Interview with series’ showrunner and star, Allan Hawco
By Cheryl Minns, Senior Columnist
A daring prison escape, detectives, and double-crosses fill CBC’s new five-part crime drama series, Caught, which premiers February 26.
Adapted from Lisa Moore’s 2013 novel, Caught follows David Slaney (played by Allan Hawco) as he escapes New Brunswick’s Dorchester Penitentiary in 1978 and reconnects with his former friend and business partner, Brian Hearn (Eric Johnson). Slaney considers doing one more job with Hearn, despite the fact his friend may have been the reason he ended up in prison.
“Slaney’s life was turned upside down for a shipment of weed in 1972,” said Hawco, the series’ showrunner, writer, and star, in an interview with the Other Press. “He’s completely ruined. When you meet him now, he’s in a place where he has no other option, he has no other skill set, he has no other life but that connected to this level of crime.”
Hawco discovered the novel Caught when his previous CBC series, Republic of Doyle (2010–14), was coming to an end of its six-season run and he was searching for new inspiration.
“We were anxious to find a natural end to that show, but in a lot of ways, I was kind of burnt-out creatively,” he said. “Then I read the book and it inspired me in a way that I hadn’t been in a while. Once we secured the rights and we started to work on it, the inspiration kept getting greater. It was a fun ride from start to finish.”
During the adaptation process, Hawco took the character-driven book and turned it into a plot-driven television program that required a variety of filming locations and a genuine 1970s aesthetic.
“It was a challenge because we had a very limited budget, and we were shooting in two different continents,” he said. “We shot in Newfoundland, in Hamilton for two days, and in the Dominican Republic.
“We worked really hard not to make it a caricature,” he said of the 1970s period setting. “The characters, their backstories, what they want, and their obstacles, all those kinds of things are front and foremost. We tried not to hang too much on the time and place. We just wanted them to live in it.”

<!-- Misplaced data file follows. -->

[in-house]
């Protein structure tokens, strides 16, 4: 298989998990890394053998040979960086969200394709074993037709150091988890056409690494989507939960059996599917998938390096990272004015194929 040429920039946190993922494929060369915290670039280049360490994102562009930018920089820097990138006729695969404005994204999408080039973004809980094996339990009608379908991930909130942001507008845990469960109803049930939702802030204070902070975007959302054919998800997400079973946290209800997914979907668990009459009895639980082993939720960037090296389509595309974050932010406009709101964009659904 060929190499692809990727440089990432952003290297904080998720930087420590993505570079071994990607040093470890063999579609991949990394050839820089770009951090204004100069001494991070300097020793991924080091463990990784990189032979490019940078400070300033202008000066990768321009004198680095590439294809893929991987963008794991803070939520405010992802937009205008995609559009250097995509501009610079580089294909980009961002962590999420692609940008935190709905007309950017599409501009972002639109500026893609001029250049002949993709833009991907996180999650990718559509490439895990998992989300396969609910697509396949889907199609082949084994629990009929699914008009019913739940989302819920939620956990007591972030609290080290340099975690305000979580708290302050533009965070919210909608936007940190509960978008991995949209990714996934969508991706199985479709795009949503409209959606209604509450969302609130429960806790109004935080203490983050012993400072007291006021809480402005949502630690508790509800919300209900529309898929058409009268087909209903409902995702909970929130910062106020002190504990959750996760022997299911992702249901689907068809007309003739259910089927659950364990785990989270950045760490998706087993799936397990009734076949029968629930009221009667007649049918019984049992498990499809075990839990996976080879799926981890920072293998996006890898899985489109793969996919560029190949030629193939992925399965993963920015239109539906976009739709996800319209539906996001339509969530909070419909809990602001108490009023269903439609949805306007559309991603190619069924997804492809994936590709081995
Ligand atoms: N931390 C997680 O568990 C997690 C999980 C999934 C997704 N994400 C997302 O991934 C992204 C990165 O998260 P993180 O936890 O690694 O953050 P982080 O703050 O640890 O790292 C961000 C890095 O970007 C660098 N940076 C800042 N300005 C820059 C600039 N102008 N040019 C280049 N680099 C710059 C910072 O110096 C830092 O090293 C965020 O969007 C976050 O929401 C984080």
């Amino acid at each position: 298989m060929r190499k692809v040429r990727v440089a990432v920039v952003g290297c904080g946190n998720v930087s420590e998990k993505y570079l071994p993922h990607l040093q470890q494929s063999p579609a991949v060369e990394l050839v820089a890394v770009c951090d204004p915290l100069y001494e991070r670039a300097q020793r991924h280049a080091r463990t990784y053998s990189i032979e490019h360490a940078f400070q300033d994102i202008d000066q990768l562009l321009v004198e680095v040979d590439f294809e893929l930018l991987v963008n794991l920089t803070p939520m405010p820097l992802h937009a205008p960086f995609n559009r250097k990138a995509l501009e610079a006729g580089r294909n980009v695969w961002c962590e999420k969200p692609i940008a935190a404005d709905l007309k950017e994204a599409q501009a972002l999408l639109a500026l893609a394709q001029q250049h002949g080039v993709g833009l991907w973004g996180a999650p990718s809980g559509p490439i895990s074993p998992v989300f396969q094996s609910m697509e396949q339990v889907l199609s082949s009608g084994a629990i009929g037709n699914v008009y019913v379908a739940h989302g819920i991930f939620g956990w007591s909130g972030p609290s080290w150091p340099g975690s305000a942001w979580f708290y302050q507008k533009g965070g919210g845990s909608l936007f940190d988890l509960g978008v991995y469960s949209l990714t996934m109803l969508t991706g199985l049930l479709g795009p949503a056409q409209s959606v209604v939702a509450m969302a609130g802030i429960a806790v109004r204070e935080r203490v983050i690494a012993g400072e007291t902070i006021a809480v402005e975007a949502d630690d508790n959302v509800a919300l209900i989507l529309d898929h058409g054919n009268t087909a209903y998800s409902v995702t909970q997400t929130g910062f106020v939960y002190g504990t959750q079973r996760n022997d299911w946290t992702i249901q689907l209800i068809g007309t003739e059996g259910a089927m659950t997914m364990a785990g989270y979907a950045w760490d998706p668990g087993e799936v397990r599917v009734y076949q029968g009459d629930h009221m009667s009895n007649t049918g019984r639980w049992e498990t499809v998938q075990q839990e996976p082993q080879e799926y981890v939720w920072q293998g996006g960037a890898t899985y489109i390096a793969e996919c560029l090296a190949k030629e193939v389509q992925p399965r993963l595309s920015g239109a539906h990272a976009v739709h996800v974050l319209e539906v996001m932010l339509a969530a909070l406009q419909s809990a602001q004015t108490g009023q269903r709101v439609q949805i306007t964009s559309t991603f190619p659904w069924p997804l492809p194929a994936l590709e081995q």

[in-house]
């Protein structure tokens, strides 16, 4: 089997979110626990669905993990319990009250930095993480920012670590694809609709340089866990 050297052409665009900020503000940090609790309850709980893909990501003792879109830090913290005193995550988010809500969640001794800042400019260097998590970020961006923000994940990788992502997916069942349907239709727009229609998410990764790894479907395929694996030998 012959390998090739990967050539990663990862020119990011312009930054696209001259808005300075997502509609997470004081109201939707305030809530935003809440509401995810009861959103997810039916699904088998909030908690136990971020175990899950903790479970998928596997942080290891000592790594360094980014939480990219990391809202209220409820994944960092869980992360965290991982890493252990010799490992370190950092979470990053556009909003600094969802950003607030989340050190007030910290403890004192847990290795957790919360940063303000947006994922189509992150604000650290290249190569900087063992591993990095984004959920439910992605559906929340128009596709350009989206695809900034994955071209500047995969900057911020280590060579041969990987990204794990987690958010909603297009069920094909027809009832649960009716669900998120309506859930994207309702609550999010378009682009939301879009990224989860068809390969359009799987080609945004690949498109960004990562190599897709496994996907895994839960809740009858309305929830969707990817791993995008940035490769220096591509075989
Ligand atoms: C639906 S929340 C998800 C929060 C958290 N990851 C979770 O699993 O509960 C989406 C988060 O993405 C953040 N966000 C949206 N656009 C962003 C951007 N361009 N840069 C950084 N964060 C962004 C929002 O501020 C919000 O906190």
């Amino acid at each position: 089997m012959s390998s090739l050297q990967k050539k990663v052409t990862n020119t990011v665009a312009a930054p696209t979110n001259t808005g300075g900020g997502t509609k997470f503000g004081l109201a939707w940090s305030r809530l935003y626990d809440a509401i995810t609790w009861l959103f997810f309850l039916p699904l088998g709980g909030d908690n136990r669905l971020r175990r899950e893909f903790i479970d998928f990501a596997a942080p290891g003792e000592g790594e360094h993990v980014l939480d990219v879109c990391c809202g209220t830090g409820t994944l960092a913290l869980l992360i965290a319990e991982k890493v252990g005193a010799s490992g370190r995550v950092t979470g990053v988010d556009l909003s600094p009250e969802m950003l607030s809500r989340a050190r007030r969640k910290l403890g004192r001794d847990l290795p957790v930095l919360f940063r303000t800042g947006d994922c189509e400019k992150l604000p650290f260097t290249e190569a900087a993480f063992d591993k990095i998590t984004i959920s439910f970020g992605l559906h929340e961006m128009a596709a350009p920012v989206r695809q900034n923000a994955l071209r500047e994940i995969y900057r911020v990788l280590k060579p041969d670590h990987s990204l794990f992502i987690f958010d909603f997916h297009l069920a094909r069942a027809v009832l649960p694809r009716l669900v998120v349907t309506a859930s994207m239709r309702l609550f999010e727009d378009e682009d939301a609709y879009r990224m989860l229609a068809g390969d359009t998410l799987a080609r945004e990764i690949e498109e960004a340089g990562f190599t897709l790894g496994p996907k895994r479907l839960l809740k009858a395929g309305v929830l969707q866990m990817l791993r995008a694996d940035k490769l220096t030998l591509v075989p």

Hawco used the novel as a base for the show, with some alterations to make it fit the television medium. In order to stay faithful to the original story, Hawco kept in touch with the author, Lisa Moore, to let her know what kinds of changes were being made.
“It’s based directly and fundamentally on the characters, the premise, and the backstory of the characters,” he said. “But there are great departures. I cleared everything with Lisa first. I just wanted her blessing, even though we technically didn’t need to do that.”
One such departure is the way the thriller novel examines its characters. This can be hard to portray on plot-driven television, which doesn’t really offer an opportunity for characters to reflect introspectively.
“The book itself is extremely lyrical and beautifully written,” said Hawco. “It has a lot of internal thought, a lot of characters on their own, and you really don’t worry so much about the plot in the book as much as you do with the inner working of the character, which is difficult for television.”
Another departure is the introduction of new character KC Williams (Enuka Okuma), a Drug Enforcement Administration agent. She is seen in several uncomfortable scenes that establish the blatant sexism and racism of the 1970s. As a black woman, she has a difficult time getting respect from her male co-workers. Despite having a good track record, she still gets sent out of meetings to get coffee. Police Detective Roy Patterson (Paul Gross) is searching for Slaney and Hearn, and offers to bring Williams into his operation.
“[Moore] has seen the first two episodes,” said Hawco. “She called me right away from the space where she watched it and was extremely supportive. Then she went home and wrote a five-page email going into more detail about why she loved it.
“I really hope people enjoy it. That’s all I can hope for at the end of the day: That people feel like they’ve been taken on an interesting ride for five episodes.”
Caught airs at 9 p.m. on Mondays on CBC.